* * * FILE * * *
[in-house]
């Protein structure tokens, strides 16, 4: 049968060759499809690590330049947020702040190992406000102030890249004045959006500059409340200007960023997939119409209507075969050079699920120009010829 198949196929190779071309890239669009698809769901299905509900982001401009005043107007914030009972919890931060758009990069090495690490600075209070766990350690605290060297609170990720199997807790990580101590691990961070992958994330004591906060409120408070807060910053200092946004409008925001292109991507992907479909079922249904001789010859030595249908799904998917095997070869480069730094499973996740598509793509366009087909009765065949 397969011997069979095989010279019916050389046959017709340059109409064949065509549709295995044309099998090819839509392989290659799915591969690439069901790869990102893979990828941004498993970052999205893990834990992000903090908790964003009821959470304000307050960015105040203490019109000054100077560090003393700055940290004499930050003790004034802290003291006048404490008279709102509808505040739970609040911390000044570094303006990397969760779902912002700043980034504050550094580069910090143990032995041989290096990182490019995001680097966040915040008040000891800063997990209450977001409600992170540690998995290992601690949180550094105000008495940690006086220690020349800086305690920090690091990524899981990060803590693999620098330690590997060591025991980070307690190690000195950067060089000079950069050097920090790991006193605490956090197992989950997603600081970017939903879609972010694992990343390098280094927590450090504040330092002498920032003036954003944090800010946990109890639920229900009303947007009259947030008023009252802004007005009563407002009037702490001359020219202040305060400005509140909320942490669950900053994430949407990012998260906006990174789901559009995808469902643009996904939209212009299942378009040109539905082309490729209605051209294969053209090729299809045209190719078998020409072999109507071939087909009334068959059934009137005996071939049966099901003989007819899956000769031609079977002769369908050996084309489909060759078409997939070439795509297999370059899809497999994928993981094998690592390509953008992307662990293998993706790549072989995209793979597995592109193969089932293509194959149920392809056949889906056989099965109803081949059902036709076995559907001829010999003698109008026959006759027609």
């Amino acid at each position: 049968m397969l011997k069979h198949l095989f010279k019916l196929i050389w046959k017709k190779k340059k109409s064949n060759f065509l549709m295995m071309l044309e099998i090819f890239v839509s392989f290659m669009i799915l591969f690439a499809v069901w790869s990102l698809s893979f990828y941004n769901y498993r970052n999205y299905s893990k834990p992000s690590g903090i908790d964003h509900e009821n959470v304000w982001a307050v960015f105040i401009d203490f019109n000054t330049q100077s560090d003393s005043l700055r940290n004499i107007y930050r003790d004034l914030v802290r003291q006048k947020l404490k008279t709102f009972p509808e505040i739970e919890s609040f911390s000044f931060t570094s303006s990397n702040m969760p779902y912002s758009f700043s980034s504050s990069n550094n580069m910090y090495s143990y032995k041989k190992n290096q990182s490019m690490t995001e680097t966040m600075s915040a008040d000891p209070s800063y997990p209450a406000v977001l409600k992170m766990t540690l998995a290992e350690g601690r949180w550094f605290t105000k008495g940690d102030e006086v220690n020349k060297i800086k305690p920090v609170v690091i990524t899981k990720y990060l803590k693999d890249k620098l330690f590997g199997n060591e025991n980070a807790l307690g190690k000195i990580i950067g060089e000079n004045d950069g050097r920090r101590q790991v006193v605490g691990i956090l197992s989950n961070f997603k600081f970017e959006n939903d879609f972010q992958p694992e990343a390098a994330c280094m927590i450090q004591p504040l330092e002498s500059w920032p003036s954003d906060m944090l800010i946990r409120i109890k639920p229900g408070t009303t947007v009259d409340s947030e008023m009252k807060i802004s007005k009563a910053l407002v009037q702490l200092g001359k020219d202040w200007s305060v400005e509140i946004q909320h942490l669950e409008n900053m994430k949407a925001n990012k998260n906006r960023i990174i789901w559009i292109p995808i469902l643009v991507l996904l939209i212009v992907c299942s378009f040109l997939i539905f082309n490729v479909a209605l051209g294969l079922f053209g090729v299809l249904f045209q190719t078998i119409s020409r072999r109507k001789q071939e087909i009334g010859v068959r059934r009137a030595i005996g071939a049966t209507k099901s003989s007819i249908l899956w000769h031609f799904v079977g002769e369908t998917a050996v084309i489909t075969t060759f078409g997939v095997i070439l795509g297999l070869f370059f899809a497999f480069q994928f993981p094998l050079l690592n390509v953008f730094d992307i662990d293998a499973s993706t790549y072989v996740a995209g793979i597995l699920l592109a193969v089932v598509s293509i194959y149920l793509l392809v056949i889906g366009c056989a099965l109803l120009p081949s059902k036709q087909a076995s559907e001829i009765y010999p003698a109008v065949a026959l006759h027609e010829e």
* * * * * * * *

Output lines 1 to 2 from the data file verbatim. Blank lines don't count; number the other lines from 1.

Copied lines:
[in-house]
């Protein structure tokens, strides 16, 4: 049968060759499809690590330049947020702040190992406000102030890249004045959006500059409340200007960023997939119409209507075969050079699920120009010829 198949196929190779071309890239669009698809769901299905509900982001401009005043107007914030009972919890931060758009990069090495690490600075209070766990350690605290060297609170990720199997807790990580101590691990961070992958994330004591906060409120408070807060910053200092946004409008925001292109991507992907479909079922249904001789010859030595249908799904998917095997070869480069730094499973996740598509793509366009087909009765065949 397969011997069979095989010279019916050389046959017709340059109409064949065509549709295995044309099998090819839509392989290659799915591969690439069901790869990102893979990828941004498993970052999205893990834990992000903090908790964003009821959470304000307050960015105040203490019109000054100077560090003393700055940290004499930050003790004034802290003291006048404490008279709102509808505040739970609040911390000044570094303006990397969760779902912002700043980034504050550094580069910090143990032995041989290096990182490019995001680097966040915040008040000891800063997990209450977001409600992170540690998995290992601690949180550094105000008495940690006086220690020349800086305690920090690091990524899981990060803590693999620098330690590997060591025991980070307690190690000195950067060089000079950069050097920090790991006193605490956090197992989950997603600081970017939903879609972010694992990343390098280094927590450090504040330092002498920032003036954003944090800010946990109890639920229900009303947007009259947030008023009252802004007005009563407002009037702490001359020219202040305060400005509140909320942490669950900053994430949407990012998260906006990174789901559009995808469902643009996904939209212009299942378009040109539905082309490729209605051209294969053209090729299809045209190719078998020409072999109507071939087909009334068959059934009137005996071939049966099901003989007819899956000769031609079977002769369908050996084309489909060759078409997939070439795509297999370059899809497999994928993981094998690592390509953008992307662990293998993706790549072989995209793979597995592109193969089932293509194959149920392809056949889906056989099965109803081949059902036709076995559907001829010999003698109008026959006759027609």